Dear EA, you might think that because you continuously tease the topics of remasters, new IPs, the Star Wars game no one wants, and the Star Wars game people do want, but won’t get before the Star Wars game they don’t want, that people enjoy hearing you talk about essentially nothing during your earnings calls? Well we don’t, so knock it off already.
Let’s face it, the only legitimately remasterable (it’s a word now) series you have that gamers are remotely interested in right now is Mass Effect. And even for that, you are running out of time on a remarkable level.
There’s only a matter of four months until you actually release the fourth game in the series, Mass Effect Andromeda. The new iteration will be taking the brand into a new direction and it will become more difficult for a remastered trilogy to be justified.
This is a time when EA should take a lesson from Sony in how to release a remaster. Before Uncharted 4: A Thief’s End was launched, Sony re-released the first three games via remaster. Uncharted: The Nathan Drake Collection ties the series’ history together and got folks ready for the fourth game. Releasing the first three Mass Effect games after Andromeda would just not make much sense.
Oh and unless there is a legitimate remaster coming very, very soon, can EA just stop talking about the topic altogether? You know what’s frustrating about strip clubs and why I don’t ever go to them? Not being able to experience the real thing, and that’s what EA talking about remasters has become, a tease.
What’s “meaningful” is not flailing exciting games out as flimsy banners so you can get headlines out of your conference call each quarter. No one cares about Star Wars Battlefront 2 because it’s fall 2016 and that won’t arrive until 2017.
And let me start off by saying there’s a lot for EA to prove with Battlefront 2 considering how underwhelming the first iteration was. Sweet EA, you’re essentially giving us Titanfall 2, Star Wars edition. Didn’t you know? No one wants another Star Wars Battlefront before you release that single-player game you’ve had Amy Hennig “working” on since April 2014.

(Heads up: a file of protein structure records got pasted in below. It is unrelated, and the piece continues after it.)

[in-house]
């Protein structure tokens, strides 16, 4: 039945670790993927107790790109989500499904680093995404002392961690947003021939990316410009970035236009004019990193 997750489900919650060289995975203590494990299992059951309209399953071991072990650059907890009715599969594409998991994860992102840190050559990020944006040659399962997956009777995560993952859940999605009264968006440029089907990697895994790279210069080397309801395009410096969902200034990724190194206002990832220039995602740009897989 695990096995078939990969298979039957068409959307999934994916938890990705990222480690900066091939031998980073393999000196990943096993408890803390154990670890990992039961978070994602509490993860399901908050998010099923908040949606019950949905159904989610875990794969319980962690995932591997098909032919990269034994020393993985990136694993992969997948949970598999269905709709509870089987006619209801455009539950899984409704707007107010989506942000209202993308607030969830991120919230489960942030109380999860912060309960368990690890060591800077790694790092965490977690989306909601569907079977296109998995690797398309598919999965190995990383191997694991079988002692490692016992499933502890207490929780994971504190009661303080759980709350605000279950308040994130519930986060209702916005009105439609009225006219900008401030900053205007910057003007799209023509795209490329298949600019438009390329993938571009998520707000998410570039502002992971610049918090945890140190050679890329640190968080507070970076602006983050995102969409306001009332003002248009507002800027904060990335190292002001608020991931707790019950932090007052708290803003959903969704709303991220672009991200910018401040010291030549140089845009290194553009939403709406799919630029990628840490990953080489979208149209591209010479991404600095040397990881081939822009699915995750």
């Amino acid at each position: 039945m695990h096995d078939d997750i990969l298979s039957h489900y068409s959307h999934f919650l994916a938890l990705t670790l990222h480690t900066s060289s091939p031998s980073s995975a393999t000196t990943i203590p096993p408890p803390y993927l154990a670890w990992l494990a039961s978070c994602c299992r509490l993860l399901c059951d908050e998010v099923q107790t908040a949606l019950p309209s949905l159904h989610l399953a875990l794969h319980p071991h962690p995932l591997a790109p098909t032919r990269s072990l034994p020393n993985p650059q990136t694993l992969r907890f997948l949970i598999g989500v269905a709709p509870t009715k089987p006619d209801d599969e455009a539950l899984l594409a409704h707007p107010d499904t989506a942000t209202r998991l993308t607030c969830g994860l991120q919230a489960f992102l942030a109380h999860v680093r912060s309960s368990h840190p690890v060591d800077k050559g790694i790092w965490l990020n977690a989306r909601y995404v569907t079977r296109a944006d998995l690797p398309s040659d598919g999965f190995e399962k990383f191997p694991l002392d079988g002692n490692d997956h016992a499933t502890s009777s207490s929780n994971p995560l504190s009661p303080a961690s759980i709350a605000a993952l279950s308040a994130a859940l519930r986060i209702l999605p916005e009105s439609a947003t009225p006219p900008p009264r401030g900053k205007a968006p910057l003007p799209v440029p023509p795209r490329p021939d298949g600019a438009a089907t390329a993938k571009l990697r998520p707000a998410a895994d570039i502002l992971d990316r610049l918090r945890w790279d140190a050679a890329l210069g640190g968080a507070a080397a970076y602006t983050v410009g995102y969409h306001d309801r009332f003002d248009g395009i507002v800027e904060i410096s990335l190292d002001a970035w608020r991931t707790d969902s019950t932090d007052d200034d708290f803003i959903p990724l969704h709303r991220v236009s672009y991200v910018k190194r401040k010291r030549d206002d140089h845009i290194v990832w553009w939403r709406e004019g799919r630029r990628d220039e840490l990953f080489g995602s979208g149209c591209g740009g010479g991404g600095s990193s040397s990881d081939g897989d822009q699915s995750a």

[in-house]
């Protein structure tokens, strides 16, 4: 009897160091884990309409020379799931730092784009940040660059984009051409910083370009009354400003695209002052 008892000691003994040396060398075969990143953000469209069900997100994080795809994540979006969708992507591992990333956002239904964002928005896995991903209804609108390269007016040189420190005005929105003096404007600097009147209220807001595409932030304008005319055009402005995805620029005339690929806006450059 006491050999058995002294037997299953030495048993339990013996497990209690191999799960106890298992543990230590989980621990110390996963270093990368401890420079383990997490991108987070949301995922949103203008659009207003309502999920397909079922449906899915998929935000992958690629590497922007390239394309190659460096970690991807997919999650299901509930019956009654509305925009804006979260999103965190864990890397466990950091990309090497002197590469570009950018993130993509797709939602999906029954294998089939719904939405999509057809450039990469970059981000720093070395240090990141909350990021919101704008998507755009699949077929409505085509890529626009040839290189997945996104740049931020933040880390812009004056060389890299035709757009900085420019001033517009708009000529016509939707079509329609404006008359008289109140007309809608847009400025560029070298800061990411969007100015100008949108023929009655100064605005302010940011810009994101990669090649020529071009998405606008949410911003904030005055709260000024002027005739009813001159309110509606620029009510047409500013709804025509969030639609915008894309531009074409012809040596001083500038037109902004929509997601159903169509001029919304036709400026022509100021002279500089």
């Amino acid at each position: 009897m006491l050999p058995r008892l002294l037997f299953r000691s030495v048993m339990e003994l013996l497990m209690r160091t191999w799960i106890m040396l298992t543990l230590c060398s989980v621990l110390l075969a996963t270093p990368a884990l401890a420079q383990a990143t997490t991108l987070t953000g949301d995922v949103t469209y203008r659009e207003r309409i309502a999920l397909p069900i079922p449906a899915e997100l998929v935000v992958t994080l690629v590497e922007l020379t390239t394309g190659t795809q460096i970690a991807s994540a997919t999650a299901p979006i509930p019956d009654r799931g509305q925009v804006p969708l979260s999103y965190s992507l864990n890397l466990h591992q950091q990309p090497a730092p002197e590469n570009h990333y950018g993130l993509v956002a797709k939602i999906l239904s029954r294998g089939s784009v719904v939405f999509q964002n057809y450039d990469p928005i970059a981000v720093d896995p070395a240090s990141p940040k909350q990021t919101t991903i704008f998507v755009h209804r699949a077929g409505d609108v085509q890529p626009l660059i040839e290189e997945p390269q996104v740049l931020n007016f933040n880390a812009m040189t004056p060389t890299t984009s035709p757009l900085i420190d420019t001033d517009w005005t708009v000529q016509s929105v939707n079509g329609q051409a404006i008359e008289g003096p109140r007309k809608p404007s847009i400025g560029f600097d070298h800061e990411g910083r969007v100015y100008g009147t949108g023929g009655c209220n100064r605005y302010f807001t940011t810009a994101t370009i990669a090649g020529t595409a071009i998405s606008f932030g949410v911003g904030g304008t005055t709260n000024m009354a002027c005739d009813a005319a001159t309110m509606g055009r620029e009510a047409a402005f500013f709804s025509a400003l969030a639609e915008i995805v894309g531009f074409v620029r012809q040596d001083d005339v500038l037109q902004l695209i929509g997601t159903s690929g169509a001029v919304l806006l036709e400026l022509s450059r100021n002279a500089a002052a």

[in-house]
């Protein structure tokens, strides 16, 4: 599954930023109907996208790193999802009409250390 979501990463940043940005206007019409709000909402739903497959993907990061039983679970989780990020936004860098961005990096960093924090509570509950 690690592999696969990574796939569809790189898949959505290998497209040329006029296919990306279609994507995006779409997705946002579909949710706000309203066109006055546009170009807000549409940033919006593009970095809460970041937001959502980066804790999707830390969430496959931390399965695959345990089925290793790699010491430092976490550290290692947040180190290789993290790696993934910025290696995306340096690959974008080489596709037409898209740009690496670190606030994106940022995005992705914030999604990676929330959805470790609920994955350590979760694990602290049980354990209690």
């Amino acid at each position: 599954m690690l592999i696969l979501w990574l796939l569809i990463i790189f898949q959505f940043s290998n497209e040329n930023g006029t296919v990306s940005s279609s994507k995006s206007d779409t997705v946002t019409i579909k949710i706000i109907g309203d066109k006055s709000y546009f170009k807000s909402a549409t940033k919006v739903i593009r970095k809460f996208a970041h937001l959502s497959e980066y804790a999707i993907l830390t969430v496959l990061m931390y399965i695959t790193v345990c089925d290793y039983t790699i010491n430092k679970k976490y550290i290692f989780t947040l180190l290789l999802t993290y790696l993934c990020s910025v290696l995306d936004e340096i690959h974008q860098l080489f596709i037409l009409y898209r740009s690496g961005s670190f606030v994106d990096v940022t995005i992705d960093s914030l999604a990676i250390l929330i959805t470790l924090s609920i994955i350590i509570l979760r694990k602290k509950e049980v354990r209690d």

Besides, why can’t you just get it right the first time? Titanfall 1, multiplayer only. Star Wars Battlefront 1, multiplayer only. Does the first iteration always have to rob us of $60 before it is done right? I guess it does since that’s what it takes for you to create an “established IP.”
Don’t even get me started on the Titanfall 2 and Battlefield 1 “fulfill very different motivations in what a player is looking for” comment. No they do not. One has players in massive machines shooting at other players in massive machines, while the other has players in massive machines shooting at other players in mass-ive, mach-ines? Huh.
Why wouldn’t you release the two shooters during two different times of the fall? Titanfall 2 is the obnoxious highway driver that is cutting off the sales of Battlefield 1 and vice versa. EA knew when these games would release for quite sometime and didn’t make any launch changes.
Are those Sunday Night Football ad dates that hard to switch around? I guess so when you’re looking at a rousing 6-6 overtime yawn between the Cardinals and Seahawks on Oct. 23 compared to the 43-14 assault of the Chiefs by the Steelers on Oct. 2.
Tossing out exciting headlines from your company’s conference call is neat only if the things you are talking about happen sometime soon. Oh, what’s that? The new Assassin’s Creed-like action game you’re making is three or four years out? Stop it already. Tell us about it when you actually have something to show.
E3 and gameplay footage is the time to talk, not quarterly conference calls. No one ever made a great game talking about it on the phone. Ubisoft didn’t even tease us about Assassin’s Creed in 2003, so stop trolling that brand’s name when the game you will most likely make won’t even be remotely close to Assassin’s.
Take a lesson from the publisher that talks about its upcoming games, and doesn’t leave you marinating in frustration, Ubisoft. Whenever a new iteration in a franchise is discussed, it is usually followed with a release within the next year or so, not the next “three or four years.”
Gamers never heard about Steep back in 2013 or 2012, and we sure as hell didn’t hear about Ghost Recon Wildlands in 2013 or 2014. So why are we hearing about a game that people only know of because you’ve used the name Assassin’s Creed?
Conference calls are a great way to hear industry perspectives about what companies are doing and how gaming as a whole is performing. These events are nice because they can reiterate a launch date or inform us about a game delay.
However, we do not need these to become platforms for spouting off about projects that are more like a half a decade away from launching. It’s frustrating and an obnoxious, uncalled for tease. Stick around here at We Write Things for more on video games.
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